Main Menu
A first time for everything

Court approves waiver of the statute of limitations period in an employment application
The Kentucky Civil Rights Act (KCRA) has a five-year statute of limitations. That means an employee terminated in 2011 may still be permitted to bring a KCRA claim against the employer in 2016. A recent ruling from the U.S. District Court for the Western District of Kentucky in Dunn v. Gordon Food Services, provides a way for employers to significantly shorten that time period. The court ruled that an employer may include in an employment application a provision that significantly shortens the statute of limitations period for the employee to bring a claim against his or her employer.

Angela Marie Dunn (Dunn) was employed by Gordon Food Services (GFS) from August 2003 until October 2009. Prior to her employment, Dunn completed an application for employment. The last page of the application contained eleven separate clauses that GFS requested applicants to agree to prior to being considered for employment. One of the clauses stated: “LIMITATION OF CLAIMS: I agree that any action or suit against [GFS] arising out of any employment or termination of employment including, but not limited to, claims arising under the State or Federal Civil Rights Statutes, must be brought within one year of the event giving rise to the claim or be forever barred. I waive any statute of limitations to the contrary.” Dunn checked a box on the application next to this clause indicating that she had read it, and agreed to its terms.

On October 3, 2008, GFS terminated Dunn. On April 9, 2010, greater than one year following her discharge, Dunn filed a lawsuit against GFS alleging claims of wrongful termination, age and gender discrimination, and hostile work environment under the KCRA. Usually, an employee who claims that an employer has violated the KCRA has five years to file such a claim. Nevertheless, GFS moved to dismiss the lawsuit because it had been filed greater than one year following Dunn’s discharge.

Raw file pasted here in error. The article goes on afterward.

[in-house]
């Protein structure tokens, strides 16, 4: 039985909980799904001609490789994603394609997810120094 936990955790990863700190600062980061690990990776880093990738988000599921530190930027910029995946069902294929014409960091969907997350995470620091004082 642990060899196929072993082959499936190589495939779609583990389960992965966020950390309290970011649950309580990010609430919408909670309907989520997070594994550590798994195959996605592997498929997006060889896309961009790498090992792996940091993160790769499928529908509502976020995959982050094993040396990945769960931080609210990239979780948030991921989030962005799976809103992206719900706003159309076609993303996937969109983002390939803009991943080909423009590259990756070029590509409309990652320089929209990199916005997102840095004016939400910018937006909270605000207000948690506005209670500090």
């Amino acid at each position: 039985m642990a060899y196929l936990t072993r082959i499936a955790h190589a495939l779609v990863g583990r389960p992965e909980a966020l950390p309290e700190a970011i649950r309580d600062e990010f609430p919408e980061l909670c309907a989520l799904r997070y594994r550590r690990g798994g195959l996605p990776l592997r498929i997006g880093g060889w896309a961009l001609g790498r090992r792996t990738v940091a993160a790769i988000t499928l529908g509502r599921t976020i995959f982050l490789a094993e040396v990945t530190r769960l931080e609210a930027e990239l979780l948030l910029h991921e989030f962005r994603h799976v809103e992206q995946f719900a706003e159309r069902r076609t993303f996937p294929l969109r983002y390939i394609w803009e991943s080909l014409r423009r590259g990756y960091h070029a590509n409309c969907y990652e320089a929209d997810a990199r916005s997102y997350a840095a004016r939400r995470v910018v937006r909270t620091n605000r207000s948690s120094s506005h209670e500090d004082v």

Court’s ruling
The court dismissed the case, ruling that, under Kentucky law, employers may make an agreement with an employee, or prospective employee, that limits the time available for the employee to sue the employer so long as the time limit is reasonable. In other words, if the time limit is too short, a court may not hold the employee to his or her agreement. In this case, the court decided that a one-year limitation period is reasonable.

As further comfort to employers, the court ruled that an employee who signs the type of agreement that Dunn signed in her employment application does not lose his or her at-will status. Dunn remained an at-will employee, whose employment could have been terminated for any legal reason, even after executing the employment application and agreeing to limit the time period available to bring any employment claims against GFS.

Bottom line
This is the first time that a court has ruled that a Kentucky employer can shorten the length of time that employees have to file an employment related claim. The advantages to an employer for doing so are obvious. By setting a limitation deadline shorter than the five-year period for claims brought under the KCRA, employers prevent the surprise and expense that comes from having to defend a lingering claim. Older claims can be more difficult and expensive to defend because witnesses and records may no longer be available years after an employee’s discharge. Employers should, with legal counsel, consider adding such agreements to employment applications.

  • Partner

    Blaine is a partner in the firm's Louisville office and a member of the Labor and Employment Practice Group. Blaine advises clients on employment law matters arising under a broad range of state and federal laws affecting employers ...



Recent Posts




Back to Page